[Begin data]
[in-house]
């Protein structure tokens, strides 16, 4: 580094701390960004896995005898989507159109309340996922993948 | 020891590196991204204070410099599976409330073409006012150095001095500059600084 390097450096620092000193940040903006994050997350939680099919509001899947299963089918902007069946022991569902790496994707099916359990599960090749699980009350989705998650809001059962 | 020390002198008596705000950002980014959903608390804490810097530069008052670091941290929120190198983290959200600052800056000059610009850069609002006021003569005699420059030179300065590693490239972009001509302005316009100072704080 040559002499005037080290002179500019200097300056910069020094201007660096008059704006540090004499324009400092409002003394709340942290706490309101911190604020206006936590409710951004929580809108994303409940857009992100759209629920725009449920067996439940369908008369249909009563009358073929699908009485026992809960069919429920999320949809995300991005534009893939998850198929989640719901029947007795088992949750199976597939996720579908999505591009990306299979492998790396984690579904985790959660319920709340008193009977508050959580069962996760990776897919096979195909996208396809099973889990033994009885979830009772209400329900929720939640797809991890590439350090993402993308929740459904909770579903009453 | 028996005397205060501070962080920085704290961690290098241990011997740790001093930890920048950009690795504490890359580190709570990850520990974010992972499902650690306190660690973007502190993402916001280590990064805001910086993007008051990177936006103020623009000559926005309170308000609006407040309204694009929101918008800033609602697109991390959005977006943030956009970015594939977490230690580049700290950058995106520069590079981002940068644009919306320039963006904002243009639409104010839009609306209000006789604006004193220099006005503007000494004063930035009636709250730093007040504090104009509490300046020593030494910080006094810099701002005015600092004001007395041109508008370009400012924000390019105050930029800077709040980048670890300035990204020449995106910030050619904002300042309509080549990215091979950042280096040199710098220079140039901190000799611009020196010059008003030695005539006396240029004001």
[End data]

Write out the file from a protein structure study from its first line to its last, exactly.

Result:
[in-house]
């Protein structure tokens, strides 16, 4: 580094701390960004896995005898989507159109309340996922993948 | 020891590196991204204070410099599976409330073409006012150095001095500059600084 390097450096620092000193940040903006994050997350939680099919509001899947299963089918902007069946022991569902790496994707099916359990599960090749699980009350989705998650809001059962 | 020390002198008596705000950002980014959903608390804490810097530069008052670091941290929120190198983290959200600052800056000059610009850069609002006021003569005699420059030179300065590693490239972009001509302005316009100072704080 040559002499005037080290002179500019200097300056910069020094201007660096008059704006540090004499324009400092409002003394709340942290706490309101911190604020206006936590409710951004929580809108994303409940857009992100759209629920725009449920067996439940369908008369249909009563009358073929699908009485026992809960069919429920999320949809995300991005534009893939998850198929989640719901029947007795088992949750199976597939996720579908999505591009990306299979492998790396984690579904985790959660319920709340008193009977508050959580069962996760990776897919096979195909996208396809099973889990033994009885979830009772209400329900929720939640797809991890590439350090993402993308929740459904909770579903009453 | 028996005397205060501070962080920085704290961690290098241990011997740790001093930890920048950009690795504490890359580190709570990850520990974010992972499902650690306190660690973007502190993402916001280590990064805001910086993007008051990177936006103020623009000559926005309170308000609006407040309204694009929101918008800033609602697109991390959005977006943030956009970015594939977490230690580049700290950058995106520069590079981002940068644009919306320039963006904002243009639409104010839009609306209000006789604006004193220099006005503007000494004063930035009636709250730093007040504090104009509490300046020593030494910080006094810099701002005015600092004001007395041109508008370009400012924000390019105050930029800077709040980048670890300035990204020449995106910030050619904002300042309509080549990215091979950042280096040199710098220079140039901190000799611009020196010059008003030695005539006396240029004001």